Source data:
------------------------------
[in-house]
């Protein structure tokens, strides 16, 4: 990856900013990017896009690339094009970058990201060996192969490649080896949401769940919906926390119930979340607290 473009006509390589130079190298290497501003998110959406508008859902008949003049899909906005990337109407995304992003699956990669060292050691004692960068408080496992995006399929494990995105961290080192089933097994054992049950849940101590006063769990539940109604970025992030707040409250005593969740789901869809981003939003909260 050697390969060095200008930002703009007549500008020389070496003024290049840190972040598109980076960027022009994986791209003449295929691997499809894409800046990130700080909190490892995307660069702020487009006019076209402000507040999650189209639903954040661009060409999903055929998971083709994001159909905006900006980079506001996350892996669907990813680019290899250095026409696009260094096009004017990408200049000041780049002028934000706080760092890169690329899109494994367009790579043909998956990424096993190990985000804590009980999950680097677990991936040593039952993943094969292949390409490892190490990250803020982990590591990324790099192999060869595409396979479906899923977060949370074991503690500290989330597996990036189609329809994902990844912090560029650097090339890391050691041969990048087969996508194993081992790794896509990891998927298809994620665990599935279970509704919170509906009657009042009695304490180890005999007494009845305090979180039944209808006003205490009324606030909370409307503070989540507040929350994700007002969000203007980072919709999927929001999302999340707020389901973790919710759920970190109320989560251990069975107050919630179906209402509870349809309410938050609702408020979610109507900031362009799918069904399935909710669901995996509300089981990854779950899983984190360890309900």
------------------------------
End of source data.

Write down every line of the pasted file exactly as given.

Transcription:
[in-house]
């Protein structure tokens, strides 16, 4: 990856900013990017896009690339094009970058990201060996192969490649080896949401769940919906926390119930979340607290 473009006509390589130079190298290497501003998110959406508008859902008949003049899909906005990337109407995304992003699956990669060292050691004692960068408080496992995006399929494990995105961290080192089933097994054992049950849940101590006063769990539940109604970025992030707040409250005593969740789901869809981003939003909260 050697390969060095200008930002703009007549500008020389070496003024290049840190972040598109980076960027022009994986791209003449295929691997499809894409800046990130700080909190490892995307660069702020487009006019076209402000507040999650189209639903954040661009060409999903055929998971083709994001159909905006900006980079506001996350892996669907990813680019290899250095026409696009260094096009004017990408200049000041780049002028934000706080760092890169690329899109494994367009790579043909998956990424096993190990985000804590009980999950680097677990991936040593039952993943094969292949390409490892190490990250803020982990590591990324790099192999060869595409396979479906899923977060949370074991503690500290989330597996990036189609329809994902990844912090560029650097090339890391050691041969990048087969996508194993081992790794896509990891998927298809994620665990599935279970509704919170509906009657009042009695304490180890005999007494009845305090979180039944209808006003205490009324606030909370409307503070989540507040929350994700007002969000203007980072919709999927929001999302999340707020389901973790919710759920970190109320989560251990069975107050919630179906209402509870349809309410938050609702408020979610109507900031362009799918069904399935909710669901995996509300089981990854779950899983984190360890309900």